Abstract and Keywords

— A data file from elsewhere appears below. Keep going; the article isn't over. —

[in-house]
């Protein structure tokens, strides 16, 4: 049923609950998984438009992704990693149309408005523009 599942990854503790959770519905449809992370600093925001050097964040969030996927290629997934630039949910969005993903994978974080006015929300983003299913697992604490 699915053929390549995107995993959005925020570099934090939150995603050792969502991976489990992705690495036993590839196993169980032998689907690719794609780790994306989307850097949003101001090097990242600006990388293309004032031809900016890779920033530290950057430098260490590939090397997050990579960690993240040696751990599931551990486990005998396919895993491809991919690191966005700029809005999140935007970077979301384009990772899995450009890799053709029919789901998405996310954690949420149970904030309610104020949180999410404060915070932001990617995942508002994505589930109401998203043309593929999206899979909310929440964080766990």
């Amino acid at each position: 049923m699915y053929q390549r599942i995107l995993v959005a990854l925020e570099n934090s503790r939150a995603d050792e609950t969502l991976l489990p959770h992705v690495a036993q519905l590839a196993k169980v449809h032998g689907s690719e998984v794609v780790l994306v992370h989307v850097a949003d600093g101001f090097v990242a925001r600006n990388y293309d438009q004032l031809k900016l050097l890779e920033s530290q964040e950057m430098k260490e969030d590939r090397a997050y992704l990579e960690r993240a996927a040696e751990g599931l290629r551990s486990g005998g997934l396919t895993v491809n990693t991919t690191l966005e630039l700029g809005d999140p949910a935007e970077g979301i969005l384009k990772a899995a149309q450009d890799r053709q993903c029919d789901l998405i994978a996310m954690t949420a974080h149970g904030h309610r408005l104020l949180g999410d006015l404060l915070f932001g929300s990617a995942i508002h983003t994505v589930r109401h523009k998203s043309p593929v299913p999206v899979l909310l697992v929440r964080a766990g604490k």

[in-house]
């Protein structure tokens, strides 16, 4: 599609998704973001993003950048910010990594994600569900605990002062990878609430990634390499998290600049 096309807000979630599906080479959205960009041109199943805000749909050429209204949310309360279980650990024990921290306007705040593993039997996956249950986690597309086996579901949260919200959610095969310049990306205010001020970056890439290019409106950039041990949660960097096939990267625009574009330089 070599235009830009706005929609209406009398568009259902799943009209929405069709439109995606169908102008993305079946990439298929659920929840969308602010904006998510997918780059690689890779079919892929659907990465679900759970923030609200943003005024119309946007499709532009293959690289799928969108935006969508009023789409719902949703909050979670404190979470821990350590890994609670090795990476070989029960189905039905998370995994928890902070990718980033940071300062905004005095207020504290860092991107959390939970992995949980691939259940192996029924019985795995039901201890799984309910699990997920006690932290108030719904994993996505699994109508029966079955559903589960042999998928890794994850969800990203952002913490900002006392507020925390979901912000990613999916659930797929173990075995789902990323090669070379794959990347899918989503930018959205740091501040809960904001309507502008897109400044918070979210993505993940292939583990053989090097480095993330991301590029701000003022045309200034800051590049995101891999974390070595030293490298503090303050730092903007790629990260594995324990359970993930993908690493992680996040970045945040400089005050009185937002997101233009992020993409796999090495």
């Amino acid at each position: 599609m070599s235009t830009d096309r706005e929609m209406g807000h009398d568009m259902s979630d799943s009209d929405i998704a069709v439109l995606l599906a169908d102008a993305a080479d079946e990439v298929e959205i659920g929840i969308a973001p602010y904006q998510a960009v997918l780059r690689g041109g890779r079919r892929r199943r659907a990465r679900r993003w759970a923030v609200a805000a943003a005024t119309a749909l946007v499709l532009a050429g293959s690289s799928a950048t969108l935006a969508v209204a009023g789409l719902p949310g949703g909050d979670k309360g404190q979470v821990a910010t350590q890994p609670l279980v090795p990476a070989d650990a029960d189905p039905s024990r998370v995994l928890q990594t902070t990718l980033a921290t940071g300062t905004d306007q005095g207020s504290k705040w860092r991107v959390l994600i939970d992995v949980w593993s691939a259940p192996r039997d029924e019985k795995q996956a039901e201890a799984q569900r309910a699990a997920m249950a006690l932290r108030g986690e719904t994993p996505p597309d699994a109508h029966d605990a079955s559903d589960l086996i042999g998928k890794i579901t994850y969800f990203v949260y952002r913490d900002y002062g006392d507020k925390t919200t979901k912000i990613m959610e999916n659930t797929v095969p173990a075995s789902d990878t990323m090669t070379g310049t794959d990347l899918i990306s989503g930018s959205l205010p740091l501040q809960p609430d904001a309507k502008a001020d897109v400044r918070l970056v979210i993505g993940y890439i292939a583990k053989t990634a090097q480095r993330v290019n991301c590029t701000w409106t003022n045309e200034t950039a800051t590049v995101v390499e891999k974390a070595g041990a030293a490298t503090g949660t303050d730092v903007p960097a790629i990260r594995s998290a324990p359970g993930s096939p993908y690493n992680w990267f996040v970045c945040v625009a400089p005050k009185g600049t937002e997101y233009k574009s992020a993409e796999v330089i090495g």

In the final year of his presidency, President George W. Bush issued an Executive Order which reorganized and renamed the President's Foreign Intelligence Advisory Board (PFIAB) to President's Intelligence Advisory Board (PIAB). The precursor to PFIAB and PIAB, the President's Board of Consultants on Foreign Intelligence Activities was established by President Dwight Eisenhower in 1956. It aimed to provide the president a nonpartisan evaluation of the role and effectiveness of the U.S. intelligence collection, covert actions operation, counterintelligence, and intelligence analysis. The board has addressed three broad areas over the years. First, it assessed the impact of new technologies and innovative modes of organization to the collection and analysis of intelligence. Second, it analyzed foreign political trends. Third, it provided assessment of crisis management. Despite of the significant activities performed by the board, it remains to be the smallest and the least well-known part of the U.S. intelligence community. This article focuses on the President's Foreign Intelligence Advisory Board (PFIAB). It determines why it remains to be the least known part of the intelligence community and how it functions and operates. The article also discusses the evolution of the board from the perspective of the administration of Eisenhower, Kennedy, Johnson, Nixon, Ford, Carter, Reagan, George H. W. Bush, Clinton, and G. W. Bush. While the PFIAB has been doubted of its relevance, it has remained to play a useful role for both the president and the overall intelligence community. Uniquely positioned, it has a clearance to review all of the most sensitive secrets and it has direct access to the president. It is a powerful and effective tool that supports the president's efforts to implement policies, manage operations of the intelligence community, and change organizations. Although much debate has been directed on the potential and the role of the institution, it has nevertheless made important recommendations such as the establishment of DIA, CIA's Directorate of Science and Technology, and Defense Attaché system; all of which improved the intelligence system.
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